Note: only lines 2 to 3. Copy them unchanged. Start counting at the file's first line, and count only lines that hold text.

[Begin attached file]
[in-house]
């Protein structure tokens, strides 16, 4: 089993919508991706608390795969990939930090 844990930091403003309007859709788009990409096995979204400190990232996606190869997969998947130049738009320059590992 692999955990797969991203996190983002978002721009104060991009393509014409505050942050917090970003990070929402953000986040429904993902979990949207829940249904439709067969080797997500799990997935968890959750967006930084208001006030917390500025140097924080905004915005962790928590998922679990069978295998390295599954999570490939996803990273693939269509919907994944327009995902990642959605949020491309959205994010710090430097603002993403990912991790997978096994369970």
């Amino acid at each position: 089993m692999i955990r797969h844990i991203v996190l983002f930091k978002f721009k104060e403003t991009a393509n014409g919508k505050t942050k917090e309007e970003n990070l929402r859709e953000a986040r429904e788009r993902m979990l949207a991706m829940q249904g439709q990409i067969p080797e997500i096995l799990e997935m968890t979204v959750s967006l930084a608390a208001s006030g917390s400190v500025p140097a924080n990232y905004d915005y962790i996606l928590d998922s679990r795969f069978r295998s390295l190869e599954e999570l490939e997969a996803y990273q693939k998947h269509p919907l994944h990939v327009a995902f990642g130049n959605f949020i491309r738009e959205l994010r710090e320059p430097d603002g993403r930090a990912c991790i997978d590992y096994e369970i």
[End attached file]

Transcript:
């Protein structure tokens, strides 16, 4: 089993919508991706608390795969990939930090 844990930091403003309007859709788009990409096995979204400190990232996606190869997969998947130049738009320059590992 692999955990797969991203996190983002978002721009104060991009393509014409505050942050917090970003990070929402953000986040429904993902979990949207829940249904439709067969080797997500799990997935968890959750967006930084208001006030917390500025140097924080905004915005962790928590998922679990069978295998390295599954999570490939996803990273693939269509919907994944327009995902990642959605949020491309959205994010710090430097603002993403990912991790997978096994369970």
């Amino acid at each position: 089993m692999i955990r797969h844990i991203v996190l983002f930091k978002f721009k104060e403003t991009a393509n014409g919508k505050t942050k917090e309007e970003n990070l929402r859709e953000a986040r429904e788009r993902m979990l949207a991706m829940q249904g439709q990409i067969p080797e997500i096995l799990e997935m968890t979204v959750s967006l930084a608390a208001s006030g917390s400190v500025p140097a924080n990232y905004d915005y962790i996606l928590d998922s679990r795969f069978r295998s390295l190869e599954e999570l490939e997969a996803y990273q693939k998947h269509p919907l994944h990939v327009a995902f990642g130049n959605f949020i491309r738009e959205l994010r710090e320059p430097d603002g993403r930090a990912c991790i997978d590992y096994e369970i």